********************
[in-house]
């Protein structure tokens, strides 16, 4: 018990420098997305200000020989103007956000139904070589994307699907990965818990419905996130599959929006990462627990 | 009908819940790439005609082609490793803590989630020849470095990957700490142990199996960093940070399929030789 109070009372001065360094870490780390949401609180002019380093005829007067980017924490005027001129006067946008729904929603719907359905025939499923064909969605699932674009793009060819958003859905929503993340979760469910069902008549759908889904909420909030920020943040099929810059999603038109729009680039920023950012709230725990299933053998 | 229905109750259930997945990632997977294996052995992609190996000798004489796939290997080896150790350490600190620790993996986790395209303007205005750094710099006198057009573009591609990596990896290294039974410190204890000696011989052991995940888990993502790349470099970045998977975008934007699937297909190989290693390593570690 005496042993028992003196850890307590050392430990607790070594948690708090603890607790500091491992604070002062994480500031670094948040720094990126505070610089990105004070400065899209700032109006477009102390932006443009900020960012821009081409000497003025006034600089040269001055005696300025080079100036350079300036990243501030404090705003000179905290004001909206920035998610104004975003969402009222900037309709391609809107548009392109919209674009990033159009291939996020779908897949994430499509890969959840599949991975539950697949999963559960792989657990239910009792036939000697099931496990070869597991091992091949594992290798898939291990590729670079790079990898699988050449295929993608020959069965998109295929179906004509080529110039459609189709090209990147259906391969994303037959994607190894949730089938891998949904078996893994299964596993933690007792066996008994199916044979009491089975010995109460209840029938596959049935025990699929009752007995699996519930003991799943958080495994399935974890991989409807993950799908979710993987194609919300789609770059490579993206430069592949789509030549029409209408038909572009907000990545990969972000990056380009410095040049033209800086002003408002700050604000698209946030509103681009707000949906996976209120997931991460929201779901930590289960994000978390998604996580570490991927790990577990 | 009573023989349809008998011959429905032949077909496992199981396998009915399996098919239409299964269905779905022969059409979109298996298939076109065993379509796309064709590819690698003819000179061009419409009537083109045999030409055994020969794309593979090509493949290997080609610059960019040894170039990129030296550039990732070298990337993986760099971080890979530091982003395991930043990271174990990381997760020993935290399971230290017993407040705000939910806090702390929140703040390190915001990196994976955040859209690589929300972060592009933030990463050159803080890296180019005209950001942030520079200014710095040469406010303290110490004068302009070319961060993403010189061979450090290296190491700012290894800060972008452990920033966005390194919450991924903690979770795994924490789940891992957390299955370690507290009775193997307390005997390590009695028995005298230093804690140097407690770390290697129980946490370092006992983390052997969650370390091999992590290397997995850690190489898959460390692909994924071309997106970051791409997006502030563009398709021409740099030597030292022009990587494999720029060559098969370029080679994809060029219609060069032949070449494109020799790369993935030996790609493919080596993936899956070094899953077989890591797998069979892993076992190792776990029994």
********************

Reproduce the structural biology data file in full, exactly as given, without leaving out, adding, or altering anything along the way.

[in-house]
């Protein structure tokens, strides 16, 4: 018990420098997305200000020989103007956000139904070589994307699907990965818990419905996130599959929006990462627990 | 009908819940790439005609082609490793803590989630020849470095990957700490142990199996960093940070399929030789 109070009372001065360094870490780390949401609180002019380093005829007067980017924490005027001129006067946008729904929603719907359905025939499923064909969605699932674009793009060819958003859905929503993340979760469910069902008549759908889904909420909030920020943040099929810059999603038109729009680039920023950012709230725990299933053998 | 229905109750259930997945990632997977294996052995992609190996000798004489796939290997080896150790350490600190620790993996986790395209303007205005750094710099006198057009573009591609990596990896290294039974410190204890000696011989052991995940888990993502790349470099970045998977975008934007699937297909190989290693390593570690 005496042993028992003196850890307590050392430990607790070594948690708090603890607790500091491992604070002062994480500031670094948040720094990126505070610089990105004070400065899209700032109006477009102390932006443009900020960012821009081409000497003025006034600089040269001055005696300025080079100036350079300036990243501030404090705003000179905290004001909206920035998610104004975003969402009222900037309709391609809107548009392109919209674009990033159009291939996020779908897949994430499509890969959840599949991975539950697949999963559960792989657990239910009792036939000697099931496990070869597991091992091949594992290798898939291990590729670079790079990898699988050449295929993608020959069965998109295929179906004509080529110039459609189709090209990147259906391969994303037959994607190894949730089938891998949904078996893994299964596993933690007792066996008994199916044979009491089975010995109460209840029938596959049935025990699929009752007995699996519930003991799943958080495994399935974890991989409807993950799908979710993987194609919300789609770059490579993206430069592949789509030549029409209408038909572009907000990545990969972000990056380009410095040049033209800086002003408002700050604000698209946030509103681009707000949906996976209120997931991460929201779901930590289960994000978390998604996580570490991927790990577990 | 009573023989349809008998011959429905032949077909496992199981396998009915399996098919239409299964269905779905022969059409979109298996298939076109065993379509796309064709590819690698003819000179061009419409009537083109045999030409055994020969794309593979090509493949290997080609610059960019040894170039990129030296550039990732070298990337993986760099971080890979530091982003395991930043990271174990990381997760020993935290399971230290017993407040705000939910806090702390929140703040390190915001990196994976955040859209690589929300972060592009933030990463050159803080890296180019005209950001942030520079200014710095040469406010303290110490004068302009070319961060993403010189061979450090290296190491700012290894800060972008452990920033966005390194919450991924903690979770795994924490789940891992957390299955370690507290009775193997307390005997390590009695028995005298230093804690140097407690770390290697129980946490370092006992983390052997969650370390091999992590290397997995850690190489898959460390692909994924071309997106970051791409997006502030563009398709021409740099030597030292022009990587494999720029060559098969370029080679994809060029219609060069032949070449494109020799790369993935030996790609493919080596993936899956070094899953077989890591797998069979892993076992190792776990029994």